MONTHS of rain have left parts of our region with the highest levels of ground water since records began.

As council workers use high pressure hoses to clear silt from York’s flood-hit riverside quay and pathways, the Environment Agency said the region would need months of dry weather to allow excess ground water to drain away.

In Ryedale, more than 600mm of rain fell between September and December, pushing river and groundwater to the highest levels since records began.

The amount of rainfall was nearly double the normal amount for this period.

A team has been working throughout Christmas and New Year to protect properties from flooding as water levels peaked at a level similar to those of November 2000 when more than 215 properties flooded in Ryedale.

Supt Glyn Payne, co-ordinator of the Silver Command Team, said: “The efforts of all agencies continues to be phenomenal to ensure that people throughout Ryedale can continue life as normal despite water levels reaching highest ever recorded.”

Roger Ransom, assistant director at City of York Council, said: “Thankfully the River Ouse and Foss didn’t rise to the levels we experienced in September/November 2012, however front-line teams were on standby to work round the clock to protect residents, tourists and businesses over the Christmas and the New Year period.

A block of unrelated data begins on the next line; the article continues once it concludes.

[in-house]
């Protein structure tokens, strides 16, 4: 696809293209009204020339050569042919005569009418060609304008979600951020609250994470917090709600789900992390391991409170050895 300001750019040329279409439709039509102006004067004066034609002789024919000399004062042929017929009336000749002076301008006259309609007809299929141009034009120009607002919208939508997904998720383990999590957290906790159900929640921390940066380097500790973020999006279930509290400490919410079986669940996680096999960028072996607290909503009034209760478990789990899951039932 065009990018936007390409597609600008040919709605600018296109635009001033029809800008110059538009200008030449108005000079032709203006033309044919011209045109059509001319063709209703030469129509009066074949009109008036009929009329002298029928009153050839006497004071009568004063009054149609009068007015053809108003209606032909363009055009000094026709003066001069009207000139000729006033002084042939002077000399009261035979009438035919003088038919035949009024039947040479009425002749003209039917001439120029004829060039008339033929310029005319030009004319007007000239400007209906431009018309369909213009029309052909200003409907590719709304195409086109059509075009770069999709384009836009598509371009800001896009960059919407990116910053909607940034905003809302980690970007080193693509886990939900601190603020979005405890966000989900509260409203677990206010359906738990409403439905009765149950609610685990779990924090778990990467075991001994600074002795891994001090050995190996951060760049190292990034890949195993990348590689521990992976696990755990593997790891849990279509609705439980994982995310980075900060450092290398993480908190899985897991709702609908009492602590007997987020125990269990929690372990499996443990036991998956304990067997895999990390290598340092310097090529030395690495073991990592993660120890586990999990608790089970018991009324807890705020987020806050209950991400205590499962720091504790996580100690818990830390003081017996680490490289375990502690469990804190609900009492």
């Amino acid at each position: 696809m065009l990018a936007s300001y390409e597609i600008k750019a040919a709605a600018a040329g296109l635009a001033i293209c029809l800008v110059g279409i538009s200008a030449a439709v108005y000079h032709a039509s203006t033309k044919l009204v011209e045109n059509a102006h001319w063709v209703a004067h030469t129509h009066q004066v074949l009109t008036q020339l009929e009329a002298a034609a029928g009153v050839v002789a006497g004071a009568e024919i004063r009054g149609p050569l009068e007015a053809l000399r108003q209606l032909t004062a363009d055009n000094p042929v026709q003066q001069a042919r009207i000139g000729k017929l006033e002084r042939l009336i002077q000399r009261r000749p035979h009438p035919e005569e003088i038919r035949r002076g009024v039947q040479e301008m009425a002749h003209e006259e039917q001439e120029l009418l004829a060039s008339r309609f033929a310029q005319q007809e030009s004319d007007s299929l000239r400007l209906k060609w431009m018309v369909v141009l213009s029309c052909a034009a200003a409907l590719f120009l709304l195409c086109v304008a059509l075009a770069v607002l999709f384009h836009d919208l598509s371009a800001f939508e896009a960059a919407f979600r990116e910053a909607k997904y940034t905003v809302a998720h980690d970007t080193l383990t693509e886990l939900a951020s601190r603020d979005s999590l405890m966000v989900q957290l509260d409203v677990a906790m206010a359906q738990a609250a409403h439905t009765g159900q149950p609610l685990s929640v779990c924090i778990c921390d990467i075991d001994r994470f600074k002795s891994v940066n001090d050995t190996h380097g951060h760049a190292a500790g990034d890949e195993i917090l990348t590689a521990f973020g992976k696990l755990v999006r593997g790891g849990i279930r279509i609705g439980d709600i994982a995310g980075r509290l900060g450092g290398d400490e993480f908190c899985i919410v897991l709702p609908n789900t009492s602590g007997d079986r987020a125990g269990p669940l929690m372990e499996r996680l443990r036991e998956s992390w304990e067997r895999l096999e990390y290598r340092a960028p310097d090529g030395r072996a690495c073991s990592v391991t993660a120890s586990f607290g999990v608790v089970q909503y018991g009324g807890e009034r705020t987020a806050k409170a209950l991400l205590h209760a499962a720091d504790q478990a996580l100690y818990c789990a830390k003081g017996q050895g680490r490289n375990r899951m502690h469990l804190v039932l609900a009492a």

“We’d like to thank everyone for their support last year and our priority remains the same for 2013, to keep York open for business and support our partners in promoting the city as a world-class business and tourist destination.”

A spokesman for the Environment Agency (EA) said the deluges meant that springs which had not been seen for decades were appearing again in North Yorkshire.

There is hope, however from the Met Office, which said our region was unlikely to see any more significant rainfall this month.

A spokesman said the damp, mild weather would give way to clear but colder periods and that was likely to last into February.